A couple of days ago, I discovered Cafe Oz in Delhi’s Khan Market. Munching on a luscious tenderloin ‘Outback Burger’ and burping ny way through a few medicinal-looking bottle of Victoria Bitter beers, I was enjoying the whole ‘Aussie ambience’ thing, when I realised that something was not quite right. It was, as always, the music. The Kylie Minogue track playing was alright, but what wasn’t was the Crowded House song that came after that — and repeated at least twice later. In the comment card at the end of my ‘G’day mate!’ meal, I suggested that Cafe Oz expand its piped music repertoire. I mean why have Princess Diana’s favourite band on your set list when you can play the less wussy music of dependable Aussie bands like AC/DC, Nick Cave and the Bad Seeds, Men At Work, Wolfmother, the Vines and Jet?
Which made me come home and give a good listen to Shaka Rock the latest feisty album from Melbourne boys, Jet. The whiney remnants of the Crowded House frontman singing through one of his orifices, “Everywhere you go/ you always take the weaay-thar/with you” were quickly exorcised through the pesticide-smeared bassline trickle of Shaka Rock’s opening track, ‘K.I.A. (Killed In Action)’.
Okay, so the VBs had made me more friendly towards the classic rock punches of the song, especially the choral “Yeah, aha, aha, aha, aha, aha.” But with listeners with a predilection for straight-up rock, it works. The ska-flavoured stomp of ‘Beat on repeat’ has frontman Nic Cester doing his version of a Joe Strummer impression. The riff from the Knack’s ‘My Sharona’ comes in handy in ‘She’s a genius’.
There’s no real stand-out in the album. But tracks like ‘Black hearts (On fire)’ (with its words “Your heart’s on fire/ but you’re cold to the touch/ I know you want it/ but you love yourself too much” coming straight out of the AC/DC microwave), ‘La di da’, ‘Times like this’ (don’t miss the Doobie Brothers’ Listen to the music’ riff) can make for a good leather’n’ladies party. Especially if they play it at the Cafe Oz.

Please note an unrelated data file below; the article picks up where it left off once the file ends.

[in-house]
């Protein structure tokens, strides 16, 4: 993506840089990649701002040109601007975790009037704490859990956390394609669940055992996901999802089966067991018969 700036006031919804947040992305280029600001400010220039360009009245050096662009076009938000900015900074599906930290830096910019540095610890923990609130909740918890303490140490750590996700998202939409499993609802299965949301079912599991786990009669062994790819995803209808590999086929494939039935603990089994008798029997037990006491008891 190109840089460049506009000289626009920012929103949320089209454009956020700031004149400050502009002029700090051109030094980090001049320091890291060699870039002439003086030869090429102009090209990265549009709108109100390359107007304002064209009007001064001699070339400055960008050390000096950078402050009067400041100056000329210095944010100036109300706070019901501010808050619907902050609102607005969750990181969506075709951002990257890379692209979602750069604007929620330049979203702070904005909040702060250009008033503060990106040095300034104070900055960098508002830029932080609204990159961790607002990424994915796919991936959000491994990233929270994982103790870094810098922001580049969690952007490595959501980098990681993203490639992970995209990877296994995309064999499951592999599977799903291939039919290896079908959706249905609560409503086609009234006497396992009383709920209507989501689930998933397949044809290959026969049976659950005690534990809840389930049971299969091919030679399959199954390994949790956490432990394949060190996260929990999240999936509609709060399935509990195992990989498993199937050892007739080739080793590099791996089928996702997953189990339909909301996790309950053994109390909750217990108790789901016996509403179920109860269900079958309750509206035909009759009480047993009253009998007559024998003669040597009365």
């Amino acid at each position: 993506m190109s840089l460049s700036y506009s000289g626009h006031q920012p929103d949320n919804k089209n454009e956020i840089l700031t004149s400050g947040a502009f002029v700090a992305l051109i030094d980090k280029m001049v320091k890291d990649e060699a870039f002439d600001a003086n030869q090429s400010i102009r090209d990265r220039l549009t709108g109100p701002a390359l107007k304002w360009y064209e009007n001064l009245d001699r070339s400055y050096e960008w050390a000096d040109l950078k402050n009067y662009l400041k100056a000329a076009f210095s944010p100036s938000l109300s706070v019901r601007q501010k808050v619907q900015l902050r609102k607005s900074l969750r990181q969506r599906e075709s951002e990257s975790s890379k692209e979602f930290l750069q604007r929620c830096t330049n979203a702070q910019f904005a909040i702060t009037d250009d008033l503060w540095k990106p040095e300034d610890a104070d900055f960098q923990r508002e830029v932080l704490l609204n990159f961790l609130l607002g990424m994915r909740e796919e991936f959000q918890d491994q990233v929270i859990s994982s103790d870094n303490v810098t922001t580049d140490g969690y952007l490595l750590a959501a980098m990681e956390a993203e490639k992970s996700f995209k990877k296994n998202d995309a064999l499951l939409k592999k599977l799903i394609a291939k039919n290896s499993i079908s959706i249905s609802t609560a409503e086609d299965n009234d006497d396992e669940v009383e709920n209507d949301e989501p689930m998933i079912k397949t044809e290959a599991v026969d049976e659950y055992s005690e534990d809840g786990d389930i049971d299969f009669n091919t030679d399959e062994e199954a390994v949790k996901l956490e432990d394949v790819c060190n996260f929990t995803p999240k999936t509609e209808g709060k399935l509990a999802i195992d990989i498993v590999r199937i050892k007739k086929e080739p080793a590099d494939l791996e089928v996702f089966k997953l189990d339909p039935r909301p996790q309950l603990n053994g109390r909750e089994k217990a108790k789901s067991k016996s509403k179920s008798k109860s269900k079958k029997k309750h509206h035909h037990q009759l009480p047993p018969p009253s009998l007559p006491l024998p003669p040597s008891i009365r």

A little night music
Jazz f(r)iends, stop snickering. Yes, I’ve been quite taken by English singer-songwriter Corrine Bailey Rae’s new album The Sea. Even a loud bloke my me knows a good, shining thing when he hears one.
I first heard of (rather than heard) Corrine when she became only the fourth female musician in Britain to have her first eponymous album debut at No. 1. I haven’t got hold of that album yet, but listening to The Sea, with each track ebbing and flowing, I know the value of what that loud guy in curls Wolfgang Amadeus meant by ‘A little night music’.
‘Are you here’ is a hymn-like love song, inviting the listener to pull the curtains and sink into pure voice-music. Corrine’s voice grazes and lifts and sinks like a liquid that evaporates according to the mood that it’s in. The minimalism of ‘I’ll do it all again’ makes you pour another one — that comes in the form of ‘Feels like the first time’, a quicket soulful mix chaperoned by frisky snare drums and fleety guitar strums. ‘The blackest lily’ has a deceptive violence tucked away in it, especially with the pleadings “Colour my heart/ colour my heart/ make it restart/ make it restart” riding a plaintive guitar curve.
Corrine is playful in ‘Closer’, skipping down an R’n’B line as lightly as in the earlier jazz house chansons. But we get an unimpeded vision of the singer in ‘Love’s on its way,’ a soul-infused river of voice that breaks its bank — in the quietest, most subtle of ways — 2 minutes 45 seconds into the just-under 4 minutes-song before flowing into the proverbial sea.
Corrine has spoken about her beginnings as a singer in church (“People think it must have been a gospel church because of the whole, you know, black assumption, but it wasn’t gospel at all”) and doing covers of Primal Scream songs in the choir (“We changed the words though”). She even had a stint in an indie band — until the bassist got pregnant. It all shows in the hands-in-the-pockets ‘Paris nights/New York mornings’. It was during her years as a student in Leeds that she started singing jazz and soul in the local club.
And the clubroom smoke is very much hanging in the air in ‘I would like to call it beauty’ and ‘Diving for hearts’. Even with her not-always-jazz renderings, she so deserves to wear gardenias in her hair.